Rabbi Lawrence Hajioff’s new book, Will Jew Marry Me? is a great selection with the Jewish celebration of Tu B’Av on the horizon. Rabbi Hajioff is guest blogging for Jewish Book Council asa part as the Visiting Scribe series here on The ProsenPeople.
Of all the traditions we have in Jewish life, the one I believe is full of the most meaning yet is the least understood and appreciated is the ceremony that takes place under the chuppah, the traditional Jewish wedding canopy. The bride and groom will spend months preparing the right hall, caterer, band, and dress for their big day, but many times they give little thought to the aspects of the ceremony itself. I wasn’t pleased with this, so before I perform a wedding ceremony, I always invite the couple to join me in learning what is actually go on under the chuppah.
I also use treat the chuppah ceremony itself as a teaching moment. I ask couples if they are okay with me giving very brief explanations of various parts of the chuppah as they happen. Nearly all couples are delighted at the opportunity of having their guests appreciate the customs of the chuppah and not have to sit through another boring Jewish ceremony. Invariably I’ll receive positive feedback from the people in the audience, and quite surprisingly the people who enjoy the ceremony the most are often non-Jewish guests who, in most cases, are experiencing a Jewish wedding for the first time.
When writing my book Will Jew Marry Me? I decided to add a chapter outlining some of the beautiful and ancient customs we perform under the chuppah. Here are a couple of highlights:
The Chuppah is a public display that the bride and groom are now becoming husband and wife by symbolizing the home the couple are about to build together.
If the chuppah represents the Jewish home, wouldn’t it make more sense for the chuppah to have four walls like any regular home? Instead, the walls are removed and four poles hold up Chuppah canopy. This design comes to remind us of the original Jewish couple from the Bible, Abraham and Sarah. We are told that Abraham and Sarah lived in a tent. Although in their day people were living in stone structures, despite being very wealthy Abraham and Sarah decided to live in a more portable structure so they could keep moving around to different population centers. They did this so they could fulfill the incredible mitzvah of hachansat orchim, welcoming guests into their home. It was for this reason they kept their tent open on all four sides, so that passing travelers traveling from all directions knew they were welcome into the tent of Abraham and Sarah. Jewish couples recreate this tent at every wedding to reimagine themselves as the first-ever Jewish couple, opening their homes to the needy.
Wine is used as part of the ceremony at many Jewish lifecycle events, and the chuppah is no exception. (White wine is generally used under the chuppah, since red wine could stain the brides dress, which is never a good thing!)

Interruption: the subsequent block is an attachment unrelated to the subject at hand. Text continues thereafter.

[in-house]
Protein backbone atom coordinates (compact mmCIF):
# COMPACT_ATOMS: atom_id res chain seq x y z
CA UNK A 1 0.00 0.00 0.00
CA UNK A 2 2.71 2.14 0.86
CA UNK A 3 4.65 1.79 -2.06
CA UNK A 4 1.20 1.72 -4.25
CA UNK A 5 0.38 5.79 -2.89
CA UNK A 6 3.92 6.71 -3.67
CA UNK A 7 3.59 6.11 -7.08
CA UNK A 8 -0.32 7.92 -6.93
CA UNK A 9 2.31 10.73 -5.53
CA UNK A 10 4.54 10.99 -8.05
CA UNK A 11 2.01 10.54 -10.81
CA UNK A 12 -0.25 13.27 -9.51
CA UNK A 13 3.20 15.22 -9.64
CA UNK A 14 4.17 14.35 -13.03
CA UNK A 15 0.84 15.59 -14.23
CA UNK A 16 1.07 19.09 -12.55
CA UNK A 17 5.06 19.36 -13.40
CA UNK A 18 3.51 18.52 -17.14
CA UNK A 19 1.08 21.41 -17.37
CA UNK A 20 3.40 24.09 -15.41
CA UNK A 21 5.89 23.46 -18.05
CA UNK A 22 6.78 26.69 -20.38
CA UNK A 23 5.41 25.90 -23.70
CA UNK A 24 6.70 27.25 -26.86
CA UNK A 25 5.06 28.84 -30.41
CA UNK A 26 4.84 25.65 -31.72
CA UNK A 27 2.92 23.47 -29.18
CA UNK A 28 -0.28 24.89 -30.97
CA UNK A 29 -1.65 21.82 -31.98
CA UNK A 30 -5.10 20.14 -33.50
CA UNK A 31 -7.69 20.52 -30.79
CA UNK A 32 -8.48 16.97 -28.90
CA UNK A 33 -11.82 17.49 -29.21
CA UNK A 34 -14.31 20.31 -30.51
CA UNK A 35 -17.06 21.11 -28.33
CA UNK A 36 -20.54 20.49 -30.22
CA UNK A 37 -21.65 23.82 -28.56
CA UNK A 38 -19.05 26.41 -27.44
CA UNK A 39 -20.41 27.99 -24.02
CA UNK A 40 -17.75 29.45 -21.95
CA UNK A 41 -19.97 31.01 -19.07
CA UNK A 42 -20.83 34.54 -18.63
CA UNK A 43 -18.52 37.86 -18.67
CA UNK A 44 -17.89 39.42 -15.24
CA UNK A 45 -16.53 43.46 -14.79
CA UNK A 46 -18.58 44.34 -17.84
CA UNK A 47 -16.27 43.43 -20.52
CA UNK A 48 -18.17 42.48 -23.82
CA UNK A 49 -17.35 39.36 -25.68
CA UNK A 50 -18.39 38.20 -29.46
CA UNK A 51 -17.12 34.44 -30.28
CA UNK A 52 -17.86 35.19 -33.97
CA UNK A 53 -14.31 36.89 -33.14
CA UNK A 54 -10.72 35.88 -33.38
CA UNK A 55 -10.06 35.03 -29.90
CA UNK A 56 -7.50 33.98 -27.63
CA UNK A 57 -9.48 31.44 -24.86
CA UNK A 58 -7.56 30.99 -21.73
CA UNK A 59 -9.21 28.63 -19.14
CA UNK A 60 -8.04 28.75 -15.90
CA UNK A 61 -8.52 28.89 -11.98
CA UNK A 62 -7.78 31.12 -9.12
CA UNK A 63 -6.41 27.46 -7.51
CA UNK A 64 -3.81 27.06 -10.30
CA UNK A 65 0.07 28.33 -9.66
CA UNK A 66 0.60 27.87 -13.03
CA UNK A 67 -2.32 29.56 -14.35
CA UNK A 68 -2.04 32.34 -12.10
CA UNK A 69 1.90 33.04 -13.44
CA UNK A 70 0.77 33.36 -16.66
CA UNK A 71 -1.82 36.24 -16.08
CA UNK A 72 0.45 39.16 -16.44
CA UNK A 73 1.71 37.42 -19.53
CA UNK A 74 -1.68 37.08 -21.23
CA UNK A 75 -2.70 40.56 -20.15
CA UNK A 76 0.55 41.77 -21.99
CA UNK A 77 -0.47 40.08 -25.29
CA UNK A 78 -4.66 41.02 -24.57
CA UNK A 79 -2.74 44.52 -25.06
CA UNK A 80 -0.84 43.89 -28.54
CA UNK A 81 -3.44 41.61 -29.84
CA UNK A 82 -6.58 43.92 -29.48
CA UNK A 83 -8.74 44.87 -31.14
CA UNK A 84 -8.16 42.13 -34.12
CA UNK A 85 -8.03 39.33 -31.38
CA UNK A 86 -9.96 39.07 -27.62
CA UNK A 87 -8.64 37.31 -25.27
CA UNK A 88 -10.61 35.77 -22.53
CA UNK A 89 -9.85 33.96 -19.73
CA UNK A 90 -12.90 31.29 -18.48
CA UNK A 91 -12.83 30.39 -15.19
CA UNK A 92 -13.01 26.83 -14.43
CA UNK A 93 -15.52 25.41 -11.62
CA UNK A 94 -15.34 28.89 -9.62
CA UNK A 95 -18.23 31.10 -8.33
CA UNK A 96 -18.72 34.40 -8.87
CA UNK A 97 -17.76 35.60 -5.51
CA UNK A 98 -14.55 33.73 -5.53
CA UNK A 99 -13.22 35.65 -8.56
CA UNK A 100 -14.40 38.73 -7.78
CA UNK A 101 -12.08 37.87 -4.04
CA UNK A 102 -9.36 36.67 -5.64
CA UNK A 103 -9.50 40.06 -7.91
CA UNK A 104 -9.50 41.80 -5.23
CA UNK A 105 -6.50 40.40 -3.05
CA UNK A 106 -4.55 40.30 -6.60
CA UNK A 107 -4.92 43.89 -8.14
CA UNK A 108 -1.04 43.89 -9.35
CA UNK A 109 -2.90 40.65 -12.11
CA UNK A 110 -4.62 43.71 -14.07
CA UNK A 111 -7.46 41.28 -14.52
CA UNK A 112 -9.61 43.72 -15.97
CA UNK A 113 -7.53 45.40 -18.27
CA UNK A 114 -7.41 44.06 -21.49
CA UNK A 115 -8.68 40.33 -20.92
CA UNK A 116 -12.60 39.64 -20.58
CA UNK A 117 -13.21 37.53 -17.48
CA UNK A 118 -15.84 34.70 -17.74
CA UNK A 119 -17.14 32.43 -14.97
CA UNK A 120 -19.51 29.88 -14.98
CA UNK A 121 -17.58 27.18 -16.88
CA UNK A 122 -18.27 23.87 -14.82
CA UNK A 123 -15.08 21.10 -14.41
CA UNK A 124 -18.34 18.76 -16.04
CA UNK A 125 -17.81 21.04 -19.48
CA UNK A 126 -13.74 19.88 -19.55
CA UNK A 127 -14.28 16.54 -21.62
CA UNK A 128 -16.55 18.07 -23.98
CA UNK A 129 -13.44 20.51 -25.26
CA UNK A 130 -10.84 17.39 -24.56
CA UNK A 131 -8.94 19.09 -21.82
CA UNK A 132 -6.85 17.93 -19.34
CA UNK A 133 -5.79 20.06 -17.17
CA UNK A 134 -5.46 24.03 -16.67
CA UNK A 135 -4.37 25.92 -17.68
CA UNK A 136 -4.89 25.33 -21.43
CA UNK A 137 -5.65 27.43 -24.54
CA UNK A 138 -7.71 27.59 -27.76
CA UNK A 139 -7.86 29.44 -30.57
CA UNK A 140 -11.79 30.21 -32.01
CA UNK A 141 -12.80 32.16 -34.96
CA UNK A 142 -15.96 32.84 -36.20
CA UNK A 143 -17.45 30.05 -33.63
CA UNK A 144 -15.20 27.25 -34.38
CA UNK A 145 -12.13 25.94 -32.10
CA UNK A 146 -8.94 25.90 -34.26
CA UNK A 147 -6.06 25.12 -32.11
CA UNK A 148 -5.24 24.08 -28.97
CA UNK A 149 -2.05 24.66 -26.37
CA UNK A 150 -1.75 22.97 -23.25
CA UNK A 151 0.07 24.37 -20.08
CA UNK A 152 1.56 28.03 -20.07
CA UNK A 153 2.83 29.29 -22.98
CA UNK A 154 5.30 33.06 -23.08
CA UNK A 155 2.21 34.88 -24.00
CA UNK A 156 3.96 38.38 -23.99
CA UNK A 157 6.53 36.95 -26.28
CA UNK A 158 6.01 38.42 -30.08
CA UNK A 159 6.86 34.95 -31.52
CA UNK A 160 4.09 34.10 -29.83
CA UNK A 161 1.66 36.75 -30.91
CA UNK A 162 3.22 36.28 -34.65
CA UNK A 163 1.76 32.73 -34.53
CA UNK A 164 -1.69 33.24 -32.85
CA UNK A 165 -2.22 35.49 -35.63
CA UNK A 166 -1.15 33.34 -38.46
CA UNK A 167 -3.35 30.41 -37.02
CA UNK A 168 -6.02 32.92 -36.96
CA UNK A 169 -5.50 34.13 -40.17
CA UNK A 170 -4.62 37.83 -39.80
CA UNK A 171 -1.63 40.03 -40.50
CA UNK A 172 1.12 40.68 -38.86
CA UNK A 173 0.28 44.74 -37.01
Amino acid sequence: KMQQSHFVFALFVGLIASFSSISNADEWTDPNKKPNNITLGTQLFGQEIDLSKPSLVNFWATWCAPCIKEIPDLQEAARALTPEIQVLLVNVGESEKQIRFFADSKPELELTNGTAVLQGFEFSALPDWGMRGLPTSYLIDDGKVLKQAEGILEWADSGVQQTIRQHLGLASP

Wine represents change. An eight-day-old baby boy at his brit milah, or ritual circumcision (often called a bris), is given wine, as he is about to enter into the Jewish covenant. We welcome in the Shabbat with wine, as the week is changing from the mundane to the holy. On Passover we drink four cups of wine as we celebrate the change the Jewish people went through from slaves to free people. Under the chuppah, the wine represents the bride and groom’s transition from single to married.
Why is wine chosen for this — why not water, orange juice, or coffee? Well, we like wine! But furthermore wine itself contains within it the greatest change: at one point the grapes sat on the vine basking in the sun, before they were plucked, and crushed. An outsider would wonder why such a beautiful thing as a grape would be given such harsh treatment. However after tasting the result of the crushing in the delicious wine it produces, we understand that the suffering the grape had to endure was truly worth it.
Relationships are the same. We go from our single, independent lives into the sometimes challenging environment of sharing every part of our lives with another person. For many people this can be an extremely challenging transition. The wine teaches us that the grape is wonderful on the vine, but through some challenge and a little pressure, an even greater life awaits it in the future.
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Originally from London, England, Rabbi Lawrence Hajioff graduated with honors in political science from Manchester University. After working for MTV in news production, and winning the national competition ‘Jewish Stand-Up Comedian’ of the Year, Rabbi Hajioff traveled to study in Israel and then Monsey to receive his rabbinical ordination. Rabbi Hajioff is the educational director of Birthright Israel Alumni in Manhattan, New York.